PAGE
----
The fight between e-commerce giant Amazon and Sen. Bernie Sanders is getting uglier.
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Amazon took to its blog early Wednesday to hit back at “inaccurate and misleading” criticisms from Sen. Bernie Sanders in an unusual political post from the tech giant.
The Independent Vermont senator penned a post of his own later in the day, renewing criticisms that the company does not pay employees enough and voicing concern over working conditions at fulfillment centers.
“Bottom line: the taxpayers of this country should not have to subsidize employees at a company owned by Mr. Bezos who is worth $155 billion. That is absurd,” Sanders wrote.
Amazon refuted the senator’s claims that it doesn’t pay lower-level employees a livable wage and therefore workers have to rely on government assistance programs, like the Supplemental Nutrition Assistance Program (SNAP), at the expense of other taxpayers.
“Senator Sanders continues to spread misleading statements about pay and benefits,” representatives for the company wrote on its Day One blog. “Amazon is proud to have created over 130,000 new jobs last year alone. In the U.S., the average hourly wage for a full-time associate in our fulfillment centers, including cash, stock, and incentive bonuses, is over $15/hour before overtime. We encourage anyone to compare our pay and benefits to other retailers.”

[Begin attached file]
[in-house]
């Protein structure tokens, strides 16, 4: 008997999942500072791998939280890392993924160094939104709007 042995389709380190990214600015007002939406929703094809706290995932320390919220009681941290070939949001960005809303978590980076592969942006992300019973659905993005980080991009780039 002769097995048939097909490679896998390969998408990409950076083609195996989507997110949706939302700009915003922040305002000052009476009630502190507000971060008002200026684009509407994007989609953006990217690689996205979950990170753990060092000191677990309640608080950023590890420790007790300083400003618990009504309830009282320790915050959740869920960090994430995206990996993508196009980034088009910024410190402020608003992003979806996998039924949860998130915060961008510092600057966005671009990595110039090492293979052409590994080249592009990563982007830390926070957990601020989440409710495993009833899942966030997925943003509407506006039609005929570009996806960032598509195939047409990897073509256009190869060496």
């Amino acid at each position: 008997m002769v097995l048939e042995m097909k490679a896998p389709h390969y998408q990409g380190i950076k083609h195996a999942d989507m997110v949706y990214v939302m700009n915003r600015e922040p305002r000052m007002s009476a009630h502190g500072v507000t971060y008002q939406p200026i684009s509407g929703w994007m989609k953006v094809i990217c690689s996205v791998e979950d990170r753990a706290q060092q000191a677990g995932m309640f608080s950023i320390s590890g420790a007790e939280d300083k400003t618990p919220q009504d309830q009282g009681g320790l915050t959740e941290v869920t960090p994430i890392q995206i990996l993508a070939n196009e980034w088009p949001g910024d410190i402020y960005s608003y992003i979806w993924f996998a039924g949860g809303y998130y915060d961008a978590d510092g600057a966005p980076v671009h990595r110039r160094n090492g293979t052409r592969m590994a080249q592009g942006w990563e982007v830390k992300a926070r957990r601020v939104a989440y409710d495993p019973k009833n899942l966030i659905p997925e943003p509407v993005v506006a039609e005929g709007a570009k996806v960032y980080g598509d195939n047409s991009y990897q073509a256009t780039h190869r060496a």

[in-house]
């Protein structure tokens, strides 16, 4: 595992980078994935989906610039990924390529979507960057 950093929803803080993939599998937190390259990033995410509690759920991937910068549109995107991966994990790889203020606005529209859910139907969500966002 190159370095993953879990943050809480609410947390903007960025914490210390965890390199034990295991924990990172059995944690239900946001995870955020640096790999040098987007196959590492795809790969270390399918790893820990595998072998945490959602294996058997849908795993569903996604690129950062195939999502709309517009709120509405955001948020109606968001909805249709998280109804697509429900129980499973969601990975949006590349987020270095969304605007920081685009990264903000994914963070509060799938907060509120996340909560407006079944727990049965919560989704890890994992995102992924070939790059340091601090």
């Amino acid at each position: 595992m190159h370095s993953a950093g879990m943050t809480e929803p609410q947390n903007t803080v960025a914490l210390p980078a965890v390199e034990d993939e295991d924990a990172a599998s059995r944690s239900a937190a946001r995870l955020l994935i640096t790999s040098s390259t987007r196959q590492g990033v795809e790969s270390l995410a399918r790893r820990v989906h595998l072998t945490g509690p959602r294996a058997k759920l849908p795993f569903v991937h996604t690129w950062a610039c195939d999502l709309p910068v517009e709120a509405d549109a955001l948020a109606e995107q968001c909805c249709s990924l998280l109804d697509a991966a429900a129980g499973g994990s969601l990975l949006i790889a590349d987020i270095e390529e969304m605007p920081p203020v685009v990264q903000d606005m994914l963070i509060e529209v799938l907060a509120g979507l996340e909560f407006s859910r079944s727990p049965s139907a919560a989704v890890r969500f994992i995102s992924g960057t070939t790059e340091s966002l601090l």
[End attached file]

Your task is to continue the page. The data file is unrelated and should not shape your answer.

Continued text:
The company added that Sanders’ references to SNAP, “which hasn’t been called ‘food stamps’ for several years,” are misleading because they include part-time employees and those who only worked for the company for a short period of time – saying that these groups would “almost certainly qualify for SNAP.”
Meanwhile, Sanders accused the company of being “less than forthcoming with information about their employment practices.” He said the company’s median pay is 9 percent less than the industry average at $28,446, and “well below” a livable wage.
Sanders is expected to unveil legislation next week that would require large employers to cover the cost of federal assistance received by their employees through imposing a 100 percent tax on those benefits. The aim is to encourage companies, like Amazon, to pay higher wages and reduce the burden on the middle-class taxpayers that subsidize these programs. He recently created a survey for Amazon employees to ask whether they receive SNAP benefits, which the tech giant’s senior vice president of operations publicly encouraged employees to fill out.
Recent reports, citing the New Food Economy, show that as many as one-third of Amazon’s employees in Arizona receive food stamps, as do one-in-10 in Ohio and Pennsylvania.
Sanders has also criticized the company for alleged poor working conditions at some of its facilities. On Wednesday he said “there are deeply disturbing stories about working conditions at fulfillment centers run by Amazon and its contractors.”
The company on Wednesday claimed that despite several invites, Sanders has not personally toured any of its fulfillment centers.
Sanders noted he will be asking the Occupational Safety and Health Administration to investigate the conditions at those centers, and will soon be visiting a facility.